The Casual Intimacy of Women Caring for Women: Anne Buckwalter at Friends Indeed and Rebecca Camacho Presents

Anne Buckwalter, Levity, 2022. Gouache on panel. 18 x 24 inches. Courtesy of Friends Indeed and Rebecca Camacho Presents.

On a small wall towards the back of the main gallery at Rebecca Camacho Presents, Anne Buckwalter’s small painting, Levity (all works 2022), shows a woman from the neck down, reclining in a bath. As in many of her artworks, Buckwalter attends carefully to the details of the space: a red bath mat slightly rumpled on the floor, a blue washcloth draped just so on the edge of the sink, and walls covered in a sunny golden floral paper that’s also reflected in the mirror over the sink. But it was an even smaller detail that hit like a punch as I stood in front of this quiet image: the delicate string of a tampon floating in the water, trailing gently from the woman’s vagina. Here, Buckwalter has created an environment so safe and secure for women that the inclusion of this tiny element feels almost banal. In this painting, and the others on view in the two-venue exhibition, Two Story House, Buckwalter’s domestic scenes have a revolutionary proposition: what would a world of care and support for the needs of all women look like?

Anne Buckwalter, Night Sweats, 2022. Gouache on panel. 20 x 16 inches. Courtesy of Friends Indeed and Rebecca Camacho Presents.
Anne Buckwalter, After Breakfast, 2022. Gouache on panel. 24 x 20 inches. Courtesy of Friends Indeed and Rebecca Camacho Presents.

Most of the paintings across the two exhibition spaces are of domestic interiors—kitchens, bathrooms, bedrooms, and living rooms—littered with details of everyday life. After Breakfast shows a kitchen in disarray after the morning meal, with an open box of cereal on the counter next to a jade bowl, fruit remnants on the counter, evidence of a spill on the floor, and a broken plate left on the table. Similarly, in Nighttime Routine depicts two pill bottles, and a curling strand of floss atop a bathroom vanity. Buckwalter paints the vanity cabinet open, so we can see the personal effects and cleaning products cluttering the shelves inside. Reflected in the mirror is a figure, bent towards the mirror but not painted in the frame of the canvas. There is a casual intimacy communicated through the way that none of Buckwalter’s spaces are overly clean or tidy. Though she largely omits any full figures or characters, these rooms are decidedly lived in.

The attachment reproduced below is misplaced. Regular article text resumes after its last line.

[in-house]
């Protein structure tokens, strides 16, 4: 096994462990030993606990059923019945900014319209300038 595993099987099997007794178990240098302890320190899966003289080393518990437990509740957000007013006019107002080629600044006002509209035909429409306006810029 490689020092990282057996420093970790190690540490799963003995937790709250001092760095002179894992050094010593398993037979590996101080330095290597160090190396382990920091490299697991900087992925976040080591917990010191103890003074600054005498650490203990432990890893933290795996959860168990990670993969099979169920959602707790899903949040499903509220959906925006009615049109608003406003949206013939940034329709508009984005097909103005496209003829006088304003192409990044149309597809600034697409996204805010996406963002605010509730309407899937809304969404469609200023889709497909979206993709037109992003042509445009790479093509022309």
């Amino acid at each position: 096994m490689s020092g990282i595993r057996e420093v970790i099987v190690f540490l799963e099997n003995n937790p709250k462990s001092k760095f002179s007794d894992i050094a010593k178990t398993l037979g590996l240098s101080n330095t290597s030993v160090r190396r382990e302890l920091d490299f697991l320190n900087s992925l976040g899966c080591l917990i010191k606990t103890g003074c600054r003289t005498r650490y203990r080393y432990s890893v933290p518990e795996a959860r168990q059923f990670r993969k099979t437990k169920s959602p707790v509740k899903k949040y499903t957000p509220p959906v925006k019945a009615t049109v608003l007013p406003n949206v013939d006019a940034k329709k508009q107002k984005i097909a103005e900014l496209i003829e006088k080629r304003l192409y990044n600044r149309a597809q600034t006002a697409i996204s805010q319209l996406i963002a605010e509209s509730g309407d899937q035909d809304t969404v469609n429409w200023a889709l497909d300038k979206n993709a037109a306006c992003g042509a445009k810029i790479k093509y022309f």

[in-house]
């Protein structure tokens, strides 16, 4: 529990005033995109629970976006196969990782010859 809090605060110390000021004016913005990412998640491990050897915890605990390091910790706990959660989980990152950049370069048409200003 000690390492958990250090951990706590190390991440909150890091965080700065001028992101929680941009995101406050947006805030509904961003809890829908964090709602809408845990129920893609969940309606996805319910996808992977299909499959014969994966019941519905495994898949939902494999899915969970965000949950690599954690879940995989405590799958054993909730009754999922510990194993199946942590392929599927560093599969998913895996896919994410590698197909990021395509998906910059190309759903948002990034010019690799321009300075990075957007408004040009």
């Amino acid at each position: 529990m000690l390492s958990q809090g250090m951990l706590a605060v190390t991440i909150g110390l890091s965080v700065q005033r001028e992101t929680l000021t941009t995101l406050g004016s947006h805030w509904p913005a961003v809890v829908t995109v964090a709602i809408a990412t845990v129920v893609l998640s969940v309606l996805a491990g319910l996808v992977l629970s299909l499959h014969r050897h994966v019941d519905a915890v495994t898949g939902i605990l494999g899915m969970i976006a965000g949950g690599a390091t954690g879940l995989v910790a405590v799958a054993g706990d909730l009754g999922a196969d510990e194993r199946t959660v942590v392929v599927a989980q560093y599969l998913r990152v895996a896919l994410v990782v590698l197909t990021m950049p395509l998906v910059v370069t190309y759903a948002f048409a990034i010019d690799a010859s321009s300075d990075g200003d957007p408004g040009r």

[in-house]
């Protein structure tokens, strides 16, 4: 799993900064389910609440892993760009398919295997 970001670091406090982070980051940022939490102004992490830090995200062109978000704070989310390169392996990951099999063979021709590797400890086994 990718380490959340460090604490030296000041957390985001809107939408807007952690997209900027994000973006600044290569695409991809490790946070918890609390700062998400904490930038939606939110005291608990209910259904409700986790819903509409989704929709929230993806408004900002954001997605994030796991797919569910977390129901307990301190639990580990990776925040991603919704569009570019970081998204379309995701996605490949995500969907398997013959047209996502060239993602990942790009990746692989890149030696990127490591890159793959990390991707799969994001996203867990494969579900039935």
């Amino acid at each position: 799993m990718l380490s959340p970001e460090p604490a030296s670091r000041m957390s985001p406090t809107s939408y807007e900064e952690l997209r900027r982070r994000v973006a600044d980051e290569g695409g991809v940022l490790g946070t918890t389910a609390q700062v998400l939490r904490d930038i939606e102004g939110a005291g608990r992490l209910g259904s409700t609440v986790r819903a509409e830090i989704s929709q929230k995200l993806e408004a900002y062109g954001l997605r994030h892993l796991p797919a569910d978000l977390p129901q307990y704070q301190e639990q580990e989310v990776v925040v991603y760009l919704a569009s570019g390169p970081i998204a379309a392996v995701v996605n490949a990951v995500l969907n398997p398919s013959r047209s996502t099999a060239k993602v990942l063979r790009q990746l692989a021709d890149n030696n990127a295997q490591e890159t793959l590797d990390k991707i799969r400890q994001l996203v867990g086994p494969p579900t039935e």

Buckwalter notably takes inspiration from her Pennsylvania Dutch heritage, seen in the shaker chairs, clapboard siding, doilies, and simple repeating floral patterns in the wallpaper and textiles, that decorate her spaces. These repeated decorative elements are like a vocabulary of domesticity, centered around the feminine, that repeats across the paintings in the two venues.

Anne Buckwalter, Pairs, 2022. Gouache on panel. 24 x 20 inches. Courtesy of Friends Indeed and Rebecca Camacho Presents.
Anne Buckwalter, View from the Backyard, 2022. Gouache on panel. 24 x 30 inches. Courtesy of Friends Indeed and Rebecca Camacho Presents.

While many of these recurrent motifs are rooted in a traditional notion of the feminine domestic sphere, particularly as it relates to keeping a house, Buckwalter includes other details that subtly charge her paintings with eroticism. One of the most playful is an art historical nod to the famously inscrutable late Renaissance painting, Gabrielle d’Estrées and One of Her Sisters (ca. 1594), which Buckwalter replicates in the wall art in the background of Pairs. In Red Room, a lone blue glove, a pair of kitten-heeled black boots, and a discarded feather duster give the box of tissue and lotion pump on the side table a sexual tinge. Likewise, Night Sweats suggestively shows a disheveled bed, its quilt pulled askew to reveal the sweaty body print of whomever just exited. On the nightstand here, again, a black glove now carelessly cast aside by a jar of peanut butter. In other paintings, we see discarded lace trimmed socks, a red glove, and a burly chain hanging from the ceiling—all amplifying a kinky subtext to Buckwalter’s scenes.

When the artist shifts from depicting interiors to the two exterior home views, as in View from the Backyard and Five O’Clock News, she orients the viewer as a voyeur, peering into windows that show fragmented, entwined lovers’ bodies. Perhaps it is because we never see a figure in full, or that all these objects that populate her images feel distinctly useful, that the female sexuality in these paintings never feels overt or pornographic. Rather, there’s an everyday quality to each image, and care evident in the attention to detail and painting technique, that presents all these elements as evidence of what a female life could look like. 

Anne Buckwalter: Two Story House
Friends Indeed & Rebecca Camacho Presents, San Francisco, CA
June 25–July 30

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